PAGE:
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Fun Fact January 20, 2020

20 January 2020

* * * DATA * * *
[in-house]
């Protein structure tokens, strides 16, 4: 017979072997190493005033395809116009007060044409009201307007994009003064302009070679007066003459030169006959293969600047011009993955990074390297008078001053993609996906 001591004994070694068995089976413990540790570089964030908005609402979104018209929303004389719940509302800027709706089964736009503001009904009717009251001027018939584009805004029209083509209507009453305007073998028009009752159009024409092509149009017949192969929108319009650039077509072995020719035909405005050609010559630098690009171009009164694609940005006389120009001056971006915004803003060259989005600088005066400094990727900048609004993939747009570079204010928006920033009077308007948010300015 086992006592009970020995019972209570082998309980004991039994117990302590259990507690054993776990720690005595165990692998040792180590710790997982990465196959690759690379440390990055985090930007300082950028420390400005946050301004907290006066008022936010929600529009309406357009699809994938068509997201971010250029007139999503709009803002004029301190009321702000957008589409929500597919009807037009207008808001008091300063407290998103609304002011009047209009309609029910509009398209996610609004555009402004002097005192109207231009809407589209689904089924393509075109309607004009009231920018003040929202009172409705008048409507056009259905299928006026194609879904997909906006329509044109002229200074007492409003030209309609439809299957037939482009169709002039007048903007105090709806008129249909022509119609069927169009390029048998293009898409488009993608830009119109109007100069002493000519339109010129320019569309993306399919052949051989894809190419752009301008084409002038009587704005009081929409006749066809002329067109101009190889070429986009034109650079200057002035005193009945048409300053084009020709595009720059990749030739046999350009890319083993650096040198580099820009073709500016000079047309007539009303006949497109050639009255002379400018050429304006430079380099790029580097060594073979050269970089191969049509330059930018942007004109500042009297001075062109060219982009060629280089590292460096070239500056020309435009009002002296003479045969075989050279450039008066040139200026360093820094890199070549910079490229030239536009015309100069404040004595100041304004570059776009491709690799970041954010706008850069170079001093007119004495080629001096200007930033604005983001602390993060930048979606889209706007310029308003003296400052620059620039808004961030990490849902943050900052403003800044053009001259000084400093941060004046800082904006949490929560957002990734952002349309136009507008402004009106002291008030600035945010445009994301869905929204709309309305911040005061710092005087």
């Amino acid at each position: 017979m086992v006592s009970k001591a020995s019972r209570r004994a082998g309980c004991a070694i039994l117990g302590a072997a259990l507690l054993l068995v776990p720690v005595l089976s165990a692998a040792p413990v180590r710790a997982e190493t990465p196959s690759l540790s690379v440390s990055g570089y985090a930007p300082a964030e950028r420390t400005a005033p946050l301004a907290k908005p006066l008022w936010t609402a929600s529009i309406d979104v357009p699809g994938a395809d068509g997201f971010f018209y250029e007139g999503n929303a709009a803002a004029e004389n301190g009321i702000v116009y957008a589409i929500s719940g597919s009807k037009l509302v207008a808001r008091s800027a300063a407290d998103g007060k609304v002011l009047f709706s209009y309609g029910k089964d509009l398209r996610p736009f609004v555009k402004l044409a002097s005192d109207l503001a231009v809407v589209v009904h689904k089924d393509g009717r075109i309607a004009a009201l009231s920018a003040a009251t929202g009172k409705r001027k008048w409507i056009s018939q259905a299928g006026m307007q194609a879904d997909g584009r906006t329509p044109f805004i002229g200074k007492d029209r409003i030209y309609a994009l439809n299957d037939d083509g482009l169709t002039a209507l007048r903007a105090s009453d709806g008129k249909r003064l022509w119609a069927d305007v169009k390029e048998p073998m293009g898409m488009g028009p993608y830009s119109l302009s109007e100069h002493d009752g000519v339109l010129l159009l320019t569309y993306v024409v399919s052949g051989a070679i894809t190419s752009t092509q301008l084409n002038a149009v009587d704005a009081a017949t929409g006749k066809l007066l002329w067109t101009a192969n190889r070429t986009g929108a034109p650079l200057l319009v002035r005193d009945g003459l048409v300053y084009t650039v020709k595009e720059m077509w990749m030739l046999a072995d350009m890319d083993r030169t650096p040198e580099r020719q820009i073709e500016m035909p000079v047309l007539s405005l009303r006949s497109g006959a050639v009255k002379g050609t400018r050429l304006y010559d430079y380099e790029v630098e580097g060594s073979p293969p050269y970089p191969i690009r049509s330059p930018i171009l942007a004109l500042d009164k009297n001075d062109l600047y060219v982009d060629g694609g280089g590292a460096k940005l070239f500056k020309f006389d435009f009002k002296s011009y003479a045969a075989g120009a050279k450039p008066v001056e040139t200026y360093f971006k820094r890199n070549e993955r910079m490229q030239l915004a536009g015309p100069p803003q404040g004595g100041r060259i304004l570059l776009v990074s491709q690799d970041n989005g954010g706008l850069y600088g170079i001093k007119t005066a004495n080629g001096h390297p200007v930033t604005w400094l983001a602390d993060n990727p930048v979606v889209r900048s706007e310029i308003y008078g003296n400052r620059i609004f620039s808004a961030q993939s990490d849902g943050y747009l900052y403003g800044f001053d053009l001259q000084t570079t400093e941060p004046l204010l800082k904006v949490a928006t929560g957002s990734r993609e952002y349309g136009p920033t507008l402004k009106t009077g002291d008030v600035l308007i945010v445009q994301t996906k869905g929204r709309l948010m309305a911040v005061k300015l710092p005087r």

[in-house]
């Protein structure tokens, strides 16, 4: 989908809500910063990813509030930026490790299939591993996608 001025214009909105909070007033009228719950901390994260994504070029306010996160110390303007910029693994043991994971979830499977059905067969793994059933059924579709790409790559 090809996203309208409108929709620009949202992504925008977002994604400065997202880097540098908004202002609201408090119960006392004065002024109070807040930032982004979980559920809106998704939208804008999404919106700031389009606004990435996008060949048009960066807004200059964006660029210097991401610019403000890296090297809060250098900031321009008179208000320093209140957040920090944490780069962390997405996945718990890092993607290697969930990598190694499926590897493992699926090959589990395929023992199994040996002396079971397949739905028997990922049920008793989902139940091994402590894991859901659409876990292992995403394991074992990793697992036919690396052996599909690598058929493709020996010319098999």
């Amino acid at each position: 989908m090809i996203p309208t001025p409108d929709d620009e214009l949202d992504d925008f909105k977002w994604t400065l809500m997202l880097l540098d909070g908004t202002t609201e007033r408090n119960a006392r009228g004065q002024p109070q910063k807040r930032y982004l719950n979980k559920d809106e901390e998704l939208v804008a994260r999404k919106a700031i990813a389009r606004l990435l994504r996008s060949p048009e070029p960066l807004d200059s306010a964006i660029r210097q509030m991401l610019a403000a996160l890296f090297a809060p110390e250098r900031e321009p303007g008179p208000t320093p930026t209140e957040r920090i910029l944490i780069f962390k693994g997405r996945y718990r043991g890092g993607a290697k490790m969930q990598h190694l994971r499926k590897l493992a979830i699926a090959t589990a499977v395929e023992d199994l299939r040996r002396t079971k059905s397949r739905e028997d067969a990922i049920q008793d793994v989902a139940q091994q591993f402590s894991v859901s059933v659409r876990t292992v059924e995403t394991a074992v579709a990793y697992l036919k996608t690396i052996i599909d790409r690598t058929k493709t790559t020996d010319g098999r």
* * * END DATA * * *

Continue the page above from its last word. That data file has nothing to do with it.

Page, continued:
Baby, it’s cold outside but it’s not absolute zero.  Temperature tends to be relative, for instance the air is below freezing, her fever is above normal. But scientists are trying to get to the extreme ends of the spectrum of what’s called absolute temperature: At one end is absolute hot.  This is a theoretical furnace where the laws of physics melt away. On the other end is absolute zero. This where cold is so cold there’s nowhere to go but up.  That lower limit is almost within scientists’ reach.  To understand it, you first need some Physics 101. The atoms that make up matter are always moving. Temperature measures those atoms’ kinetic energy, or energy of motion. The faster they move, the higher their temperature. Absolute zero, though, is almost perfect stillness.  Nothing in the universe, or in a lab, has ever reached absolute zero, at least as far as we know. Even space has a balmy temperature of 2.7 kelvins. The kelvin is another way to measure temperature and the base unit of temperature in the International System of Units.  Scientists do now have a precise number for absolute zero; -459.67 Fahrenheit, or -273.15 degrees Celsius, both of which equal 0 kelvin.  Different materials vary in how cold they can get, and theory suggests we’ll never get to absolute zero. But with an arsenal of new tools and techniques, scientists inch ever closer to reaching that rock bottom.


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